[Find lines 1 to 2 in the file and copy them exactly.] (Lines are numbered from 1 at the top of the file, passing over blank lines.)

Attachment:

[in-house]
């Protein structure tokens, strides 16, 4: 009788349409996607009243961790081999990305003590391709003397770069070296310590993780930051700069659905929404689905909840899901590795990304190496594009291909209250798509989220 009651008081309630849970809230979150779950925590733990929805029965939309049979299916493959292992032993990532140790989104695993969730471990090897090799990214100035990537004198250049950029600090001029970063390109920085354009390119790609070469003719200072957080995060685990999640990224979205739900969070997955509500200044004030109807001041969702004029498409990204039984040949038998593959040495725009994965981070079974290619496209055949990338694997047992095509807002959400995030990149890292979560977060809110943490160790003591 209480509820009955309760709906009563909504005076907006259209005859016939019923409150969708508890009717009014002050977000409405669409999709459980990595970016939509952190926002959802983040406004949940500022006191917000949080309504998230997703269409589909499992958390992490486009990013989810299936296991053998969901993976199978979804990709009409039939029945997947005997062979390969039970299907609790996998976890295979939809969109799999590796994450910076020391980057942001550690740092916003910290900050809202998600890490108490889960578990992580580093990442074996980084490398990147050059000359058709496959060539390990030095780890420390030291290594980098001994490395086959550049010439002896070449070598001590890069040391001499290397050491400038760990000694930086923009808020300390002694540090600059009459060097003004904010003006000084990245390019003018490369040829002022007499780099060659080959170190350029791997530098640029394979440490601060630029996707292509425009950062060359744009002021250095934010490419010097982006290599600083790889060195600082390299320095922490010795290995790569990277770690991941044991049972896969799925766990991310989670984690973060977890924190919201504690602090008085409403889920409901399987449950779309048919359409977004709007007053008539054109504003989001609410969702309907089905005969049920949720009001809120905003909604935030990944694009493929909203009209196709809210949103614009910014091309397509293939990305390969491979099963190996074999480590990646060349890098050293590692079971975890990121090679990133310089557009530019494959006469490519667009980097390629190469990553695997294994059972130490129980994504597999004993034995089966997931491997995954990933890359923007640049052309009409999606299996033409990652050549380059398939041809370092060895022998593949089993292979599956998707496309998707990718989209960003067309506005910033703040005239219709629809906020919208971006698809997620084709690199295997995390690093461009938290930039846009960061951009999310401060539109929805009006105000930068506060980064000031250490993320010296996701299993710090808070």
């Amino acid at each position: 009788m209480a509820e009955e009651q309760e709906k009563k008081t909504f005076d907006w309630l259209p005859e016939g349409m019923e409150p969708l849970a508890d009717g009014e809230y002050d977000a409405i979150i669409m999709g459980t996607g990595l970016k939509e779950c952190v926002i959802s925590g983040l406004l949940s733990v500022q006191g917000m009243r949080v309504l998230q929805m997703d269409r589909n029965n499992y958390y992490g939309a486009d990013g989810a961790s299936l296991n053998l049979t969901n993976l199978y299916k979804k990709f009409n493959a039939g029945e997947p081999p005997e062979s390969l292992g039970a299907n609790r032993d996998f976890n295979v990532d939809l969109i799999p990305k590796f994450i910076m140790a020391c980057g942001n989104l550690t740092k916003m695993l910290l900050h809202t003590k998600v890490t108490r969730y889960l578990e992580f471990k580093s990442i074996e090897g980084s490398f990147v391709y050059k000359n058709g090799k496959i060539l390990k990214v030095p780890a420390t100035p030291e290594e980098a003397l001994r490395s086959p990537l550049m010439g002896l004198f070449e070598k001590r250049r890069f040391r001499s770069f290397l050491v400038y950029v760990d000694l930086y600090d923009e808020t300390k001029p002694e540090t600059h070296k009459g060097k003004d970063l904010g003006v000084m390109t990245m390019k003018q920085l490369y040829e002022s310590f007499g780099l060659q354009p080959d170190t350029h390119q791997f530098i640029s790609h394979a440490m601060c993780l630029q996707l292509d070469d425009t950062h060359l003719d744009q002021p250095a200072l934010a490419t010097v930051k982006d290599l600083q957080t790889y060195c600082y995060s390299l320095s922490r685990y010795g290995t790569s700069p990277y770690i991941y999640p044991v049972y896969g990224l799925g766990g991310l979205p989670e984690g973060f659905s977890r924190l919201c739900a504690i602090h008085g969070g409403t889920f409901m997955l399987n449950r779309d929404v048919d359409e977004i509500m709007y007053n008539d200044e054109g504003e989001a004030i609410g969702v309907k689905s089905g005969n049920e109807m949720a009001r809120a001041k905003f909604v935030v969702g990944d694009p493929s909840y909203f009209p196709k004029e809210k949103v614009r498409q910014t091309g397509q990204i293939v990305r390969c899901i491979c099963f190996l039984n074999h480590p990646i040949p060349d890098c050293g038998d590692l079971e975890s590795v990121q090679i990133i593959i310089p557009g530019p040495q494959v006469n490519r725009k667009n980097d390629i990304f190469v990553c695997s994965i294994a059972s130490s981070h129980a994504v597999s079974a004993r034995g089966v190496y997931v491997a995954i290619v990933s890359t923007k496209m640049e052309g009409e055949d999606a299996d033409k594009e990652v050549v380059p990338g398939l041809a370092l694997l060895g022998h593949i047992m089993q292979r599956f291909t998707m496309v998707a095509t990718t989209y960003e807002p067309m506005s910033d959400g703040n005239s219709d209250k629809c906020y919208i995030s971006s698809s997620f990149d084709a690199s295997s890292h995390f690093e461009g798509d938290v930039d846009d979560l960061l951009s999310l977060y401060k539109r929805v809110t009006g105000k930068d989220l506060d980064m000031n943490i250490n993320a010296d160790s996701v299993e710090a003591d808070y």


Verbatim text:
[in-house]
């Protein structure tokens, strides 16, 4: 009788349409996607009243961790081999990305003590391709003397770069070296310590993780930051700069659905929404689905909840899901590795990304190496594009291909209250798509989220 009651008081309630849970809230979150779950925590733990929805029965939309049979299916493959292992032993990532140790989104695993969730471990090897090799990214100035990537004198250049950029600090001029970063390109920085354009390119790609070469003719200072957080995060685990999640990224979205739900969070997955509500200044004030109807001041969702004029498409990204039984040949038998593959040495725009994965981070079974290619496209055949990338694997047992095509807002959400995030990149890292979560977060809110943490160790003591 209480509820009955309760709906009563909504005076907006259209005859016939019923409150969708508890009717009014002050977000409405669409999709459980990595970016939509952190926002959802983040406004949940500022006191917000949080309504998230997703269409589909499992958390992490486009990013989810299936296991053998969901993976199978979804990709009409039939029945997947005997062979390969039970299907609790996998976890295979939809969109799999590796994450910076020391980057942001550690740092916003910290900050809202998600890490108490889960578990992580580093990442074996980084490398990147050059000359058709496959060539390990030095780890420390030291290594980098001994490395086959550049010439002896070449070598001590890069040391001499290397050491400038760990000694930086923009808020300390002694540090600059009459060097003004904010003006000084990245390019003018490369040829002022007499780099060659080959170190350029791997530098640029394979440490601060630029996707292509425009950062060359744009002021250095934010490419010097982006290599600083790889060195600082390299320095922490010795290995790569990277770690991941044991049972896969799925766990991310989670984690973060977890924190919201504690602090008085409403889920409901399987449950779309048919359409977004709007007053008539054109504003989001609410969702309907089905005969049920949720009001809120905003909604935030990944694009493929909203009209196709809210949103614009910014091309397509293939990305390969491979099963190996074999480590990646060349890098050293590692079971975890990121090679990133310089557009530019494959006469490519667009980097390629190469990553695997294994059972130490129980994504597999004993034995089966997931491997995954990933890359923007640049052309009409999606299996033409990652050549380059398939041809370092060895022998593949089993292979599956998707496309998707990718989209960003067309506005910033703040005239219709629809906020919208971006698809997620084709690199295997995390690093461009938290930039846009960061951009999310401060539109929805009006105000930068506060980064000031250490993320010296996701299993710090808070």